I have been using Ovira's TENS unit for one month now. And I have to say it opens a new world. It was originally designed for women's period pain relief. Still, the Pain Gate Theory & inhibitory interneurons mechanism behind it makes me wonder, "It should work on other muscle pain too." so I did some research (which you can see above) and decide to try it myself. First, a disclaimer, this product will not be for everyone, and I can only speak from personal experience.
I applied this device mostly on three areas of my body - the lower back, glutes and knee muscles. When wearing the device, I can feel a wave of electrical pulses transferring to my muscle. At first, I wasn't feeling complete pain relief, but it did provide me with a level of comfort instantly. After half an hour, I barely feel my soreness/pain.
I don't take any painkillers. In my opinion, the pain is a signal from your body as a reminder of self-recovery & self-care. So a pain killer is like a disguise for my actual problem. I’ve learned to incorporate the pain into my daily life, and I will solve it through my physio & stretching.
What other takeaways of using TENS machine:
- You can adjust the power of the electrical vibrations according to your pain level and personal preference. For the lower back & shoulder, I can feel the electrical pulses at around level 4-5
- For the arm & elbow muscle pain, I need to switch to levels 7 to 8. And 8 is the highest level for this device.
- Although there's no time limit for using this device, I start to feel like taking it off after 30 minutes.
- Would I recommend it? Everyone’s body is different, and what works for me won’t necessarily work for you. But speaking entirely from personal experience, the Ovira is at least worth trying if you suffer from general muscle soreness/pain.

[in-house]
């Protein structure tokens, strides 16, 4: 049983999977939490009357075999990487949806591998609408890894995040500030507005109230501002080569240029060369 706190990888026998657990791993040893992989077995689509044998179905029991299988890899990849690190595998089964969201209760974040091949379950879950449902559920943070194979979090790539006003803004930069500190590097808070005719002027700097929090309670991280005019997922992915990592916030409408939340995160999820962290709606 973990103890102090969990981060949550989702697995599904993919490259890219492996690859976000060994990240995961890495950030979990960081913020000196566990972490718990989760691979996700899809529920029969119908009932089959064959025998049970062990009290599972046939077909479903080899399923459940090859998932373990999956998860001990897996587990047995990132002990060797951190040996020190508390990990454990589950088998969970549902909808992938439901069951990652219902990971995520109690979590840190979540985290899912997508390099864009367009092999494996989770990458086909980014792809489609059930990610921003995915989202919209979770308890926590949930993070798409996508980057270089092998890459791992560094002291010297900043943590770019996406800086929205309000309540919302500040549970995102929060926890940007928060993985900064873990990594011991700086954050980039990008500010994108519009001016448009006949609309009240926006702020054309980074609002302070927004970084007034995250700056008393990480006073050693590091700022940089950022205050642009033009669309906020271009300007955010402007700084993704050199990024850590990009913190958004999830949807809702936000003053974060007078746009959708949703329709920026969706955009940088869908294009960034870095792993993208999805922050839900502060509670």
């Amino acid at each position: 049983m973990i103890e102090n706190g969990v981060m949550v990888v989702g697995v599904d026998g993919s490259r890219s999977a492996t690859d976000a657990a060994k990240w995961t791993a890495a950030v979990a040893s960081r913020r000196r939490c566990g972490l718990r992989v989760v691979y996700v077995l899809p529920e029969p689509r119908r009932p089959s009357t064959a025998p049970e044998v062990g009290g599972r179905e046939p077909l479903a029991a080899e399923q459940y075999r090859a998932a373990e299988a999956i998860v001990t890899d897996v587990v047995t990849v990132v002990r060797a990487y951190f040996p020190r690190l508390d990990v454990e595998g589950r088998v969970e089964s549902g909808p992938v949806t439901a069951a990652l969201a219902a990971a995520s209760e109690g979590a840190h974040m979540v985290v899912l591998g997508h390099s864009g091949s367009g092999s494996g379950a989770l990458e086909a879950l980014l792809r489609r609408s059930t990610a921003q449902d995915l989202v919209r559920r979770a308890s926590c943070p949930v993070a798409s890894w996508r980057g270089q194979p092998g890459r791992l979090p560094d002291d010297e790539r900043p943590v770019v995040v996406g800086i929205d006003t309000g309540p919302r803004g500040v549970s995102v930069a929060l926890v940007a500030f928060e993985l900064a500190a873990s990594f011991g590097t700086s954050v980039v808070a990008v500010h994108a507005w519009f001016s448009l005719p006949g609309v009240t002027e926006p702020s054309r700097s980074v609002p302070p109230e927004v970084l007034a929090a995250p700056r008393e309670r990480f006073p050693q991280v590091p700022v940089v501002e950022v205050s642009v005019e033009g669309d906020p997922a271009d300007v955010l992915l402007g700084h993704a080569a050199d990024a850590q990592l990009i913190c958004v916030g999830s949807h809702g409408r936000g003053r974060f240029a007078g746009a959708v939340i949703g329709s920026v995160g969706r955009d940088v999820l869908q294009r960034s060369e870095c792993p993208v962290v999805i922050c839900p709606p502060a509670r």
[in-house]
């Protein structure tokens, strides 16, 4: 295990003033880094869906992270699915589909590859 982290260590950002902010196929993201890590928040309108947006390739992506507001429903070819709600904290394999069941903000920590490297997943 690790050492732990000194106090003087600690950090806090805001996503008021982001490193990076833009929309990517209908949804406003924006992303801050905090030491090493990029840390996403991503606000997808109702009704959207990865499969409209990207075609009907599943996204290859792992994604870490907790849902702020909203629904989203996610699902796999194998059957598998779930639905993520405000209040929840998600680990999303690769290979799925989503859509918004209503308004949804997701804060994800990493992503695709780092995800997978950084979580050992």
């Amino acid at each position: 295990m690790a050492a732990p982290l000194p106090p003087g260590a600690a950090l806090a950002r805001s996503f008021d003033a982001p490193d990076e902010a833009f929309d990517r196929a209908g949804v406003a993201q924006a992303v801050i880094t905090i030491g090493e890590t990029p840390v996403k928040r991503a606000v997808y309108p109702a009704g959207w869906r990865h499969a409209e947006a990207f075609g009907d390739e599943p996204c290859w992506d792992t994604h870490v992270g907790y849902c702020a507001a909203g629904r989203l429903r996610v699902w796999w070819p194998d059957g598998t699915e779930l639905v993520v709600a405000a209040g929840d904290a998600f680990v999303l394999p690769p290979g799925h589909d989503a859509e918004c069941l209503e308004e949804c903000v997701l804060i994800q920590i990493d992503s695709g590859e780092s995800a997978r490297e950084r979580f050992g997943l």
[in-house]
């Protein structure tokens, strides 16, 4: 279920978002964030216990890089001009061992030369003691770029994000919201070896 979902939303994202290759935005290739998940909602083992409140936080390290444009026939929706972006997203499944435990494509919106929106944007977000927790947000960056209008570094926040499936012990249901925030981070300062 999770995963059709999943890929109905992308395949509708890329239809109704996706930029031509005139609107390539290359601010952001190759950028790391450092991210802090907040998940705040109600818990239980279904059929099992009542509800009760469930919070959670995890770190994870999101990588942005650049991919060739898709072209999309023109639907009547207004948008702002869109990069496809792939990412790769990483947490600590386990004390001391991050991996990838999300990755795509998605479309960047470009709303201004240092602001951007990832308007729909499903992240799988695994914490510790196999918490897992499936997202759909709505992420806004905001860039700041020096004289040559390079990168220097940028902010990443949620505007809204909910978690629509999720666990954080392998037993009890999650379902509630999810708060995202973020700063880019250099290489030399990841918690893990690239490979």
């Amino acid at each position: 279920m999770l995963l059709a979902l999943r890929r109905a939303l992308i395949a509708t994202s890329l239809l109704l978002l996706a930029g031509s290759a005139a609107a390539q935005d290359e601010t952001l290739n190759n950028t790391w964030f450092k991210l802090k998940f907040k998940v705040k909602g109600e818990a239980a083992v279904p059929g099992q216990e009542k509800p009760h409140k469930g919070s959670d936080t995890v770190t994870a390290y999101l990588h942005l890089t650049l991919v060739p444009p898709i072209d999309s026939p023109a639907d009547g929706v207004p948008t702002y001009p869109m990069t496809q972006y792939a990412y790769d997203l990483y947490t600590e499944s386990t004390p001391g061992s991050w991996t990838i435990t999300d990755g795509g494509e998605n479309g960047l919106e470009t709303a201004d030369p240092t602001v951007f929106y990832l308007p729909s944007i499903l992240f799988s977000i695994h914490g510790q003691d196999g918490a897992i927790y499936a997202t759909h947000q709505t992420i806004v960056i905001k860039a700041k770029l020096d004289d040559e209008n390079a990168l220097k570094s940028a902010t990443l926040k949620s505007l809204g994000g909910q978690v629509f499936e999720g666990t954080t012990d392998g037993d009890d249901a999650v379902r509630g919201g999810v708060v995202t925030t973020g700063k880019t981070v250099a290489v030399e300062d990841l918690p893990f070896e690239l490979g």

- BinderA, Baron R. Utility of transcutaneous electrical nerve stimulation inneurologic pain disorders. Neurology. 2010 Jan 12;74(2):104-5. doi:10.1212/WNL.0b013e3181cbb8af. Epub 2009 Dec 30. PMID: 20042703.
- Dubinsky,R. M., & Miyasaki, J. (2010). Assessment: efficacy of transcutaneouselectric nerve stimulation in the treatment of pain in neurologic disorders (anevidence-based review): report of the Therapeutics and Technology AssessmentSubcommittee of the American Academy of Neurology. Neurology, 74(2), 173–176. https://doi.org/10.1212/WNL.0b013e3181c918fc
- The gate control theory of pain. (1978). Britishmedical journal, 2 (6137), 586–587.
- Sluka, K. A., & Walsh, D. (2003). Transcutaneouselectrical nerve stimulation: basic science mechanisms and clinicaleffectiveness. The journal of pain, 4 (3), 109–121. https://doi.org/10.1054/jpai.2003.434
- Rosenwaks, Z., & Seegar-Jones, G. (1980). Menstrual pain:its origin and pathogenesis. The Journal of reproductive medicine, 25(4Suppl), 207–212.
- Nnoaham,K. E., & Kumbang, J. (2008). Transcutaneous electrical nerve stimulation(TENS) for chronic pain. The Cochrane database of systematic reviews,(3), CD003222. https://doi.org/10.1002/14651858.CD003222.pub2
- Khadilkar,A., Odebiyi, D. O., Brosseau, L., & Wells, G. A. (2008). Transcutaneouselectrical nerve stimulation (TENS) versus placebo for chronic low-backpain. The Cochrane database of systematic reviews, 2008(4),CD003008. https://doi.org/10.1002/14651858.CD003008.pub3
- BartlesonJ. D. (2001). Low Back Pain. Current treatment options in neurology, 3(2),159–168. https://doi.org/10.1007/s11940-001-0051-4
- NationalCollaborating Centre for Primary Care (UK). (2009). Low Back Pain:Early Management of Persistent Non-specific Low Back Pain. Royal College ofGeneral Practitioners (UK).